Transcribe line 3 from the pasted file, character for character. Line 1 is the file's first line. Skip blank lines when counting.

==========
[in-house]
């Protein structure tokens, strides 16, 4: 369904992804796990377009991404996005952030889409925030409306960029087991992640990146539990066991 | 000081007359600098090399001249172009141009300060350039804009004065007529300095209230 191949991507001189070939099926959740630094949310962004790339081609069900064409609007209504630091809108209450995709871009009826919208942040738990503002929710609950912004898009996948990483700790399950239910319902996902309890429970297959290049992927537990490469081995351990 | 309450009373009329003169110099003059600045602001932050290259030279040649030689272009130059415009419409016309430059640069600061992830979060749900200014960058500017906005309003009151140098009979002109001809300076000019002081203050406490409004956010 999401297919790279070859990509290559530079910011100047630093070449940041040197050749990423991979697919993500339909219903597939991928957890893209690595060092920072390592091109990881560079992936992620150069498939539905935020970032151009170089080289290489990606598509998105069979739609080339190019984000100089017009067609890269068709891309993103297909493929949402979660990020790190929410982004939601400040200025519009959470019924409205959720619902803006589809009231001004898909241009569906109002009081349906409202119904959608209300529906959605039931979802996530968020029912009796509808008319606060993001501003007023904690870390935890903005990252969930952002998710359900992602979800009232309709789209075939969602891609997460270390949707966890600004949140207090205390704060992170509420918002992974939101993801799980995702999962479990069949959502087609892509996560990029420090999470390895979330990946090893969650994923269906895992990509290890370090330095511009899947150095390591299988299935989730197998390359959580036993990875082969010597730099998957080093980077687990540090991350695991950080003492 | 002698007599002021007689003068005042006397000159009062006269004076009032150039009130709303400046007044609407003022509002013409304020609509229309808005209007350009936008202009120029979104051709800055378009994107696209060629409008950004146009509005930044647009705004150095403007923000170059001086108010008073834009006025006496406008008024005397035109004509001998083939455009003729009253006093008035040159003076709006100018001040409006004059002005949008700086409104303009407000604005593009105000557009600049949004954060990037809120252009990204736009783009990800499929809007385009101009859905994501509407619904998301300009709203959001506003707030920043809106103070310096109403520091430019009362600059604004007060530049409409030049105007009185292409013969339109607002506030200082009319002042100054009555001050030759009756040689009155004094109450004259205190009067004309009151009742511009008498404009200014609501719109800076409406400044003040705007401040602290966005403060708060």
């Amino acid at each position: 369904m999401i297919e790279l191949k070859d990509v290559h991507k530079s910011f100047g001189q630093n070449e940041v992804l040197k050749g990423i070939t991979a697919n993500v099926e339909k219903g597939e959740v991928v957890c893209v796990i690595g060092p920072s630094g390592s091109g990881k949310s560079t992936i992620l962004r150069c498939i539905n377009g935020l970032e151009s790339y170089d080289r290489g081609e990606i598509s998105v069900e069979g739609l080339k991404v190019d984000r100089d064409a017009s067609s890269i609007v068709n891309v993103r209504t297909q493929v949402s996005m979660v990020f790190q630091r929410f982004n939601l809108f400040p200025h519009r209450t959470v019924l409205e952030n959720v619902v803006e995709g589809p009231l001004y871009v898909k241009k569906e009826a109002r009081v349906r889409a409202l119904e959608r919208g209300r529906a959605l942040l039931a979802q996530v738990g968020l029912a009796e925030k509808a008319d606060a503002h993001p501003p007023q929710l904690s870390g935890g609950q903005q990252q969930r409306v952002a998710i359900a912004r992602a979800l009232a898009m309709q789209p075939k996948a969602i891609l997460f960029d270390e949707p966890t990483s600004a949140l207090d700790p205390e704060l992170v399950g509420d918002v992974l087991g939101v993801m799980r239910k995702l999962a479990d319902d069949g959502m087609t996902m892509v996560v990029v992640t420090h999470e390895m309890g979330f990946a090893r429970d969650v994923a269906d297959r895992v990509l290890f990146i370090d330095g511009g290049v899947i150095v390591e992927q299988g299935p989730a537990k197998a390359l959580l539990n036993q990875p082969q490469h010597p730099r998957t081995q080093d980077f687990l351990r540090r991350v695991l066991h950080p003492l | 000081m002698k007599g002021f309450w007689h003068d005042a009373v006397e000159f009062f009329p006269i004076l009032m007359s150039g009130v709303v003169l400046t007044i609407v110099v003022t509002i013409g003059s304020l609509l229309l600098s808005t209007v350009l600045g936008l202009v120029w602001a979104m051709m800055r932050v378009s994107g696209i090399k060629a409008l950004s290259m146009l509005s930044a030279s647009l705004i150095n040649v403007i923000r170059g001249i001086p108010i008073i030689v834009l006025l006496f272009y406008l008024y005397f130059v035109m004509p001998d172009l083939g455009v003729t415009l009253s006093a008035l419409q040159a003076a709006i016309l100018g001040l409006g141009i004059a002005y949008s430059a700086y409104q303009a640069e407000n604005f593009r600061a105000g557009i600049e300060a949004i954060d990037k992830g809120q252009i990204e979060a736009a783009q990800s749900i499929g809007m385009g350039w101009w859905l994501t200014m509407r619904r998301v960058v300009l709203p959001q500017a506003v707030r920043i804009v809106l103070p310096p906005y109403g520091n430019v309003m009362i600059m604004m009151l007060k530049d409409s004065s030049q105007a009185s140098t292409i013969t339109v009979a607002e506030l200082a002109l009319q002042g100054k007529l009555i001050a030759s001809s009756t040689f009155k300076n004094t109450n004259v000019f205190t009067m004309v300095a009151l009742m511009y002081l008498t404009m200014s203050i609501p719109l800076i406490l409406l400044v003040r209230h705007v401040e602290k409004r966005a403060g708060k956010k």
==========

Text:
């Amino acid at each position: 369904m999401i297919e790279l191949k070859d990509v290559h991507k530079s910011f100047g001189q630093n070449e940041v992804l040197k050749g990423i070939t991979a697919n993500v099926e339909k219903g597939e959740v991928v957890c893209v796990i690595g060092p920072s630094g390592s091109g990881k949310s560079t992936i992620l962004r150069c498939i539905n377009g935020l970032e151009s790339y170089d080289r290489g081609e990606i598509s998105v069900e069979g739609l080339k991404v190019d984000r100089d064409a017009s067609s890269i609007v068709n891309v993103r209504t297909q493929v949402s996005m979660v990020f790190q630091r929410f982004n939601l809108f400040p200025h519009r209450t959470v019924l409205e952030n959720v619902v803006e995709g589809p009231l001004y871009v898909k241009k569906e009826a109002r009081v349906r889409a409202l119904e959608r919208g209300r529906a959605l942040l039931a979802q996530v738990g968020l029912a009796e925030k509808a008319d606060a503002h993001p501003p007023q929710l904690s870390g935890g609950q903005q990252q969930r409306v952002a998710i359900a912004r992602a979800l009232a898009m309709q789209p075939k996948a969602i891609l997460f960029d270390e949707p966890t990483s600004a949140l207090d700790p205390e704060l992170v399950g509420d918002v992974l087991g939101v993801m799980r239910k995702l999962a479990d319902d069949g959502m087609t996902m892509v996560v990029v992640t420090h999470e390895m309890g979330f990946a090893r429970d969650v994923a269906d297959r895992v990509l290890f990146i370090d330095g511009g290049v899947i150095v390591e992927q299988g299935p989730a537990k197998a390359l959580l539990n036993q990875p082969q490469h010597p730099r998957t081995q080093d980077f687990l351990r540090r991350v695991l066991h950080p003492l | 000081m002698k007599g002021f309450w007689h003068d005042a009373v006397e000159f009062f009329p006269i004076l009032m007359s150039g009130v709303v003169l400046t007044i609407v110099v003022t509002i013409g003059s304020l609509l229309l600098s808005t209007v350009l600045g936008l202009v120029w602001a979104m051709m800055r932050v378009s994107g696209i090399k060629a409008l950004s290259m146009l509005s930044a030279s647009l705004i150095n040649v403007i923000r170059g001249i001086p108010i008073i030689v834009l006025l006496f272009y406008l008024y005397f130059v035109m004509p001998d172009l083939g455009v003729t415009l009253s006093a008035l419409q040159a003076a709006i016309l100018g001040l409006g141009i004059a002005y949008s430059a700086y409104q303009a640069e407000n604005f593009r600061a105000g557009i600049e300060a949004i954060d990037k992830g809120q252009i990204e979060a736009a783009q990800s749900i499929g809007m385009g350039w101009w859905l994501t200014m509407r619904r998301v960058v300009l709203p959001q500017a506003v707030r920043i804009v809106l103070p310096p906005y109403g520091n430019v309003m009362i600059m604004m009151l007060k530049d409409s004065s030049q105007a009185s140098t292409i013969t339109v009979a607002e506030l200082a002109l009319q002042g100054k007529l009555i001050a030759s001809s009756t040689f009155k300076n004094t109450n004259v000019f205190t009067m004309v300095a009151l009742m511009y002081l008498t404009m200014s203050i609501p719109l800076i406490l409406l400044v003040r209230h705007v401040e602290k409004r966005a403060g708060k956010k």